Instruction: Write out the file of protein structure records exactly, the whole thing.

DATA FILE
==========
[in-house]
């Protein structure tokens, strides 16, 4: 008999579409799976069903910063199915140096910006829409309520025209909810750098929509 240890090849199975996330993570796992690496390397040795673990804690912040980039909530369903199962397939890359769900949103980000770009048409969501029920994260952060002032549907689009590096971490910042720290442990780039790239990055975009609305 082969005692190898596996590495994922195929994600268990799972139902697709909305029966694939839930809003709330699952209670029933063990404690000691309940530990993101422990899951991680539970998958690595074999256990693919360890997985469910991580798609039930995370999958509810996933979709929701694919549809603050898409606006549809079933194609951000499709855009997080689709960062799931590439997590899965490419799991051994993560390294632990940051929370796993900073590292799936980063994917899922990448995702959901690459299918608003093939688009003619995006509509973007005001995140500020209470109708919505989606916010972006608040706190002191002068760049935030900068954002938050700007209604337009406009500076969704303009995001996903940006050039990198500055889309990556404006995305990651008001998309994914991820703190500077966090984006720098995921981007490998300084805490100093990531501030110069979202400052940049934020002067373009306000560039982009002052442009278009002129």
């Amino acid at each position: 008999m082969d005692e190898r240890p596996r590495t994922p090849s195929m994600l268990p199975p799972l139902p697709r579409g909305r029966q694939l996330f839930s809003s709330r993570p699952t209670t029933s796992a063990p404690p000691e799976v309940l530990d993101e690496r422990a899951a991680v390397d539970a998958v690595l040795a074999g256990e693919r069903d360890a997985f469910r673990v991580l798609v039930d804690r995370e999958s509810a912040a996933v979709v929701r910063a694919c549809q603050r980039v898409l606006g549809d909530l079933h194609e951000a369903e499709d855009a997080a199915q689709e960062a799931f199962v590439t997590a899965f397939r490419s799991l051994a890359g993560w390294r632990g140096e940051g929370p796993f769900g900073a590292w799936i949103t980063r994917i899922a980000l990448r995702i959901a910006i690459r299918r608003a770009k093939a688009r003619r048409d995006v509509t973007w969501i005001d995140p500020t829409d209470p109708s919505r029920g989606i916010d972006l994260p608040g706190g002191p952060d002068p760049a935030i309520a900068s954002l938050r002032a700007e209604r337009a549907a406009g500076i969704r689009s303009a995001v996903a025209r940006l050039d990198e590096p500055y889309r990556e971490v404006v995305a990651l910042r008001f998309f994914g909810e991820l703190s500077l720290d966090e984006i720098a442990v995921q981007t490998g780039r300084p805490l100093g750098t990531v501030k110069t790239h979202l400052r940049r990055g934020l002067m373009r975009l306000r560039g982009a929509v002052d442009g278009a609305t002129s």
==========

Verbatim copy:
[in-house]
């Protein structure tokens, strides 16, 4: 008999579409799976069903910063199915140096910006829409309520025209909810750098929509 240890090849199975996330993570796992690496390397040795673990804690912040980039909530369903199962397939890359769900949103980000770009048409969501029920994260952060002032549907689009590096971490910042720290442990780039790239990055975009609305 082969005692190898596996590495994922195929994600268990799972139902697709909305029966694939839930809003709330699952209670029933063990404690000691309940530990993101422990899951991680539970998958690595074999256990693919360890997985469910991580798609039930995370999958509810996933979709929701694919549809603050898409606006549809079933194609951000499709855009997080689709960062799931590439997590899965490419799991051994993560390294632990940051929370796993900073590292799936980063994917899922990448995702959901690459299918608003093939688009003619995006509509973007005001995140500020209470109708919505989606916010972006608040706190002191002068760049935030900068954002938050700007209604337009406009500076969704303009995001996903940006050039990198500055889309990556404006995305990651008001998309994914991820703190500077966090984006720098995921981007490998300084805490100093990531501030110069979202400052940049934020002067373009306000560039982009002052442009278009002129």
């Amino acid at each position: 008999m082969d005692e190898r240890p596996r590495t994922p090849s195929m994600l268990p199975p799972l139902p697709r579409g909305r029966q694939l996330f839930s809003s709330r993570p699952t209670t029933s796992a063990p404690p000691e799976v309940l530990d993101e690496r422990a899951a991680v390397d539970a998958v690595l040795a074999g256990e693919r069903d360890a997985f469910r673990v991580l798609v039930d804690r995370e999958s509810a912040a996933v979709v929701r910063a694919c549809q603050r980039v898409l606006g549809d909530l079933h194609e951000a369903e499709d855009a997080a199915q689709e960062a799931f199962v590439t997590a899965f397939r490419s799991l051994a890359g993560w390294r632990g140096e940051g929370p796993f769900g900073a590292w799936i949103t980063r994917i899922a980000l990448r995702i959901a910006i690459r299918r608003a770009k093939a688009r003619r048409d995006v509509t973007w969501i005001d995140p500020t829409d209470p109708s919505r029920g989606i916010d972006l994260p608040g706190g002191p952060d002068p760049a935030i309520a900068s954002l938050r002032a700007e209604r337009a549907a406009g500076i969704r689009s303009a995001v996903a025209r940006l050039d990198e590096p500055y889309r990556e971490v404006v995305a990651l910042r008001f998309f994914g909810e991820l703190s500077l720290d966090e984006i720098a442990v995921q981007t490998g780039r300084p805490l100093g750098t990531v501030k110069t790239h979202l400052r940049r990055g934020l002067m373009r975009l306000r560039g982009a929509v002052d442009g278009a609305t002129s």